Of course, there are caveats for all these prices. Project costs will vary depending on structural changes, utilities and plumbing, which can push prices up (and if your project is in London you should always expect to pay at the top end of the range).
Other factors will affect the overall cost of your conversion, from the condition of the existing structure to the fit-out spec and level of finish. If the foundations, walls or roof are in questionable condition before works get started, the cost of putting them right could potentially result in a bigger outlay than you budgeted for.
A final tailored quote would also take into account waterproofing, insulation and the integration of the conversion with the rest of your property.
Before you begin work, be sure to familiarise yourself with the factors that are likely to affect the cost of your garage conversion, including:
- the foundations need reinforcing
- the walls, floors or roof are in dubious condition
- the ceiling height needing to be raised (you need around 2.2-2.4m of headroom once the floor has been raised to 15cm above the external ground level)
- design fees
- planning applications
- the services of a structural engineer.
Should an Architect Design my Garage Conversion?
Whether you decide to use an architect, another house design professional or come up with designs yourself is a personal decision that should be based on the scale and complexity of the project.
Using an architect, an architectural technician or another type of design professional will mean expert design input and ideas that you might not have thought of. A design professional will also have useful trade contacts and will have experience in dealing with Building Control.
When it comes to architect costs, expect to pay from as little as £1,200 right up to £3,000 for design fees, depending on the complexity of the design.
Some people choose to come up with a design themselves and carry out a DIY garage conversion — a good option for those with limited funds and the spare time to get stuck in.
You could also use a recommended builder — most good builders will be able to take on a garage conversion.
Another option is to use a garage conversion specialist — these companies usually have a wealth of experience but, as with all of the above options, be sure to view completed projects and speak to past clients first.
A garage conversion specialist should have plenty of experience in terms of dealing with any planning issues surrounding garage conversions, as well as building regulations.
Is Building Regulations Approval Needed for a Garage Conversion?
A garage conversion will most certainly need Building Regs approval.
You or your builder will need to stick to the Building Regulations when converting an attached garage into habitable space. Regulations apply to various aspects of the construction, including:
- thermal performance
- fire safety
The LABC website is a really good starting point for information regarding the Regulations surrounding garage conversions in England and Wales.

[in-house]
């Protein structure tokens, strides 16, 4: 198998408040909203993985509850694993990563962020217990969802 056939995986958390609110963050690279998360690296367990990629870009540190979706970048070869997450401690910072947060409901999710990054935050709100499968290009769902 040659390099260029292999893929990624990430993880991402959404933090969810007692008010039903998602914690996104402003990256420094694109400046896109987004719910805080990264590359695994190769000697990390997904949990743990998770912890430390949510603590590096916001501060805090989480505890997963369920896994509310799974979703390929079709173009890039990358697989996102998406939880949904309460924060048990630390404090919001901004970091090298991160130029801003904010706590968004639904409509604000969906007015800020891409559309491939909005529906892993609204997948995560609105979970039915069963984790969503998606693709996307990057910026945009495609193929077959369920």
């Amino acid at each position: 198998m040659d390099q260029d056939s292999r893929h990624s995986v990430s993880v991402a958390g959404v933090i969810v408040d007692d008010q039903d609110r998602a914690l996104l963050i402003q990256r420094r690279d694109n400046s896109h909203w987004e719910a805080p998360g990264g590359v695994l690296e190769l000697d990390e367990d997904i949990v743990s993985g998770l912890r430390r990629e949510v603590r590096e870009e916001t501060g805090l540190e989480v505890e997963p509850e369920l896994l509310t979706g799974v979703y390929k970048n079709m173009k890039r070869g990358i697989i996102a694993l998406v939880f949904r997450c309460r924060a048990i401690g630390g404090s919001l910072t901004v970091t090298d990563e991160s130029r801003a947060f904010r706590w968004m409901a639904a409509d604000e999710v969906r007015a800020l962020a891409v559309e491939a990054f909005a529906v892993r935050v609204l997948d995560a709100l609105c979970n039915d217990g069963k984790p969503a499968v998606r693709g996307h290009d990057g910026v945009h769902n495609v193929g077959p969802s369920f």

A building notice or full plans application will need to be submitted to building control as part of this process. Your local building control department will then register the conversion and carry out inspections throughout the project, then issue the final certificate on completion.
Will a Garage Conversion Need New Foundations?
On of the key elements of converting a garage is blocking up the existing garage door opening (with an infill wall) — perhaps adding a new window or entry door in its place.
In order to add an infill wall, you’ll need to establish whether the garage foundations were continued beneath this opening and/or the concrete slab is adequate to support the new wall. This may involve digging a small trial hole in front of the concrete slab to check.
If the existing concrete slab is 200mm or over, this is generally adequate to extend straight up with new brickwork.
Speak with your designer, builder or a structural engineer in order to ascertain the suitability of your foundations.
There are two main routes for those who find their existing garage foundations are inadequate.
Either a 1m footing wall will have to be dug and filled with concrete, or a 140mm x 100mm concrete lintel can be added into the wall, below ground level, on both sides. You can then proceed to build a new infill wall on top.
Garage Conversion Insulation Requirements
If you want your garage conversion be a comfortable space to spend time in you will need to ensure it is properly insulated.
Adding external insulation is not usually recommended as, although it minimises the impact that extra insulation will have on internal spaces, it can cause issues externally with wall thicknesses.
The simplest method is to use insulated plasterboard, fixed to timber battens that are protected by a strip of damp proof course (DPC) placed between batten and wall. Alternatively, insulation can be placed between battens, before a fireproof plasterboard is fixed to them.